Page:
SEDAN, a town of France, the chef-lieu of an arrondissement in the department of Ardennes, lies on the right bank of the Meuse, 13 miles east-south-east of Mezieres by the railway to Thionville (Lorraine), and is surrounded by heights of about 1000 feet. Since its fortifications were declasses, a process of embellishment has been going on. Place Turenne takes its name from the statue of the illustrious marshal, who was born in the town in 1611. The public buildings include a Protestant church, a synagogue, a museum, and a college. The manufacture of fine black cloth has long been, and still continues to be, the staple industry, employing in the town and neighbourhood more than 10,000 workmen, and producing to the value of 40,000,000 francs 'annually. Several spinning-mills have been erected by Alsatian refugees since 1871. Considerable activity is also displayed in various departments of metal-working, especially in the surrounding villages. The population was 13,807 in 1872, and 19,240 in 1881 (19,556 in the commune).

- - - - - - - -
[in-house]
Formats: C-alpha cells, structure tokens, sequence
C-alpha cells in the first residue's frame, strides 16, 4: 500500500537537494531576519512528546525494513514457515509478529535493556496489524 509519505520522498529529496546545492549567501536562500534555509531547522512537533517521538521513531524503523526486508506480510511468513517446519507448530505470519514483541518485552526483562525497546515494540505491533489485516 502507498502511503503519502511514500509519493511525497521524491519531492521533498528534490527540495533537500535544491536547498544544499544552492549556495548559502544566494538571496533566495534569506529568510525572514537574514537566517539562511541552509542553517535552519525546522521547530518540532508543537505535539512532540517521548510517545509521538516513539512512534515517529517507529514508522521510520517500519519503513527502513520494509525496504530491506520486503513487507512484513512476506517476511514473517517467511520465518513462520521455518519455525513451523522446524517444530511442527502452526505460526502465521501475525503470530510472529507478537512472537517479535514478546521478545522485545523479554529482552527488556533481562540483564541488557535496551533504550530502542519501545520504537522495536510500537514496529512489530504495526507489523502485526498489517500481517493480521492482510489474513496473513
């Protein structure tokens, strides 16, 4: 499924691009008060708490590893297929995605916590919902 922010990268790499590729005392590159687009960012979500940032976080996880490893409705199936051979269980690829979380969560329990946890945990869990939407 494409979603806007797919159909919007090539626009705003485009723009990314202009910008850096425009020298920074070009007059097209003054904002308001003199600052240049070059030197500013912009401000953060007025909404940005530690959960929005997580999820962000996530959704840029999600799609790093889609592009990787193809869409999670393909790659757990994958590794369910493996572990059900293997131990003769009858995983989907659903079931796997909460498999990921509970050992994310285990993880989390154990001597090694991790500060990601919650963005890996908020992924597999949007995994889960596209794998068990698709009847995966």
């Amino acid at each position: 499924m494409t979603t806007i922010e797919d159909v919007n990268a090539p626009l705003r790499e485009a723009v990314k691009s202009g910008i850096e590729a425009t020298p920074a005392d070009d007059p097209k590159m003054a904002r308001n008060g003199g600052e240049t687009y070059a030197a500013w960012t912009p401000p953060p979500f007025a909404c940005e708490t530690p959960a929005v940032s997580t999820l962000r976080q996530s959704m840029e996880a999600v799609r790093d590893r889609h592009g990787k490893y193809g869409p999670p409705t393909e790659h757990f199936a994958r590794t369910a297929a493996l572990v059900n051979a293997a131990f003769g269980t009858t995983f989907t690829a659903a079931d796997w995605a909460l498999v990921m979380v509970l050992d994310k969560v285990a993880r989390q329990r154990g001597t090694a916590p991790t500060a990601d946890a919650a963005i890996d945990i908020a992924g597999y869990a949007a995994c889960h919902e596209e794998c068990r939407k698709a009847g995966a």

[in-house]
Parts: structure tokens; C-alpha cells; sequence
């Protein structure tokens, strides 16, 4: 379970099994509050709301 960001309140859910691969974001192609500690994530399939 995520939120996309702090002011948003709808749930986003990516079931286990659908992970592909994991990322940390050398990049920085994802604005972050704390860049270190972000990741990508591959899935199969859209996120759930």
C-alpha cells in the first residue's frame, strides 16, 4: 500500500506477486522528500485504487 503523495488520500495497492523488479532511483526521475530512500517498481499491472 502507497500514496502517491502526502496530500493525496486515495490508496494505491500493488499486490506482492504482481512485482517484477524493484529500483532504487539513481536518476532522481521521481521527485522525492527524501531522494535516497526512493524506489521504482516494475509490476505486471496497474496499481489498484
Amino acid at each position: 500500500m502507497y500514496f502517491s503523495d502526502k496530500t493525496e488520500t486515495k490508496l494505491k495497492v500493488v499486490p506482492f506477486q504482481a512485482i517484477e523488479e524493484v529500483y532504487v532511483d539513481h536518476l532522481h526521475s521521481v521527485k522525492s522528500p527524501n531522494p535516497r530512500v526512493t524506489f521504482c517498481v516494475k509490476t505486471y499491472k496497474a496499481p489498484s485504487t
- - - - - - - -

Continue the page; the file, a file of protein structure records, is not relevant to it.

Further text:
Sedan was in the 13th century a dependency of the abbey of Monzon, the possession of which was disputed by the bishops of Liege and Rheims. United to the crown of France by Charles V., it was ceded by Charles VI. to Guillaume de Braquemont, who sold it to the La Marcks. For two centuries this powerful family managed to continue masters of the place in spite of the bishops of Liege and the dukes of Burgundy and Lorraine ; and in the person of Henri Robert they adopted the title "prince of Sedan." In the 16th century the town was an asylum for many Protestant refugees, who laid the basis of its industrial prosperity, and it became the seat of a Protestant seminary. The last heiress of the La Marck family brought Sedan and the duchy of Bouillon to Henri de la, Tour d'Auvergne, viscount of Turenne. When the new duke attempted to maintain his independence, Henry IV. captured Sedan in three days ; and the second duke (eldest brother of the great marshal), who had several times revolted against Louis XIII., was at last, after his share in the conspiracy of CinqMars, obliged to surrender his principality. Sedan thus became part of the royal domain in 1641. On 1st September 1870 the fortress was the centre of the most disastrous conflict of the Franco-German War. Shut in by the Germans, who had occupied the surrounding heights, the whole French army, after a terrific contest, was obliged to capitulate, - the emperor, 39 generals, 230 staff-officers, 2600 officers, and 83,000 men becoming prisoners of war. The village of Bazeilles was the scene of the heroic stand made by the marines under Martin des Pallieres. It now contains the great ossuary, and a monument to the memory of the marines ; and the house which has been rendered famous by Neuville's painting, "Les Dernieres Cartouches," is a museum of objects found on the battlefield.